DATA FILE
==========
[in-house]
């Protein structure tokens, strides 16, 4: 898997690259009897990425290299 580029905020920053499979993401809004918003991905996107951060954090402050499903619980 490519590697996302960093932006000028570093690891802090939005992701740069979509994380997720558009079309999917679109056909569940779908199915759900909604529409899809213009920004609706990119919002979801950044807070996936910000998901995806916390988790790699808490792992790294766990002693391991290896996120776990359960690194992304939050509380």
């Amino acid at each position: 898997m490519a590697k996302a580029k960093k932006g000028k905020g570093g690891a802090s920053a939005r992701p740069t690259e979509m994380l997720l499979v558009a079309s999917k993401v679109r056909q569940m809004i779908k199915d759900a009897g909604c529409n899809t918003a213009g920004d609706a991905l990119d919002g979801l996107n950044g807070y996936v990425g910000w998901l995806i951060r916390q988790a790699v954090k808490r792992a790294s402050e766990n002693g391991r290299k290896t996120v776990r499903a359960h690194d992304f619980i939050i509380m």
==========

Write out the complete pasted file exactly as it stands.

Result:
[in-house]
């Protein structure tokens, strides 16, 4: 898997690259009897990425290299 580029905020920053499979993401809004918003991905996107951060954090402050499903619980 490519590697996302960093932006000028570093690891802090939005992701740069979509994380997720558009079309999917679109056909569940779908199915759900909604529409899809213009920004609706990119919002979801950044807070996936910000998901995806916390988790790699808490792992790294766990002693391991290896996120776990359960690194992304939050509380």
């Amino acid at each position: 898997m490519a590697k996302a580029k960093k932006g000028k905020g570093g690891a802090s920053a939005r992701p740069t690259e979509m994380l997720l499979v558009a079309s999917k993401v679109r056909q569940m809004i779908k199915d759900a009897g909604c529409n899809t918003a213009g920004d609706a991905l990119d919002g979801l996107n950044g807070y996936v990425g910000w998901l995806i951060r916390q988790a790699v954090k808490r792992a790294s402050e766990n002693g391991r290299k290896t996120v776990r499903a359960h690194d992304f619980i939050i509380m």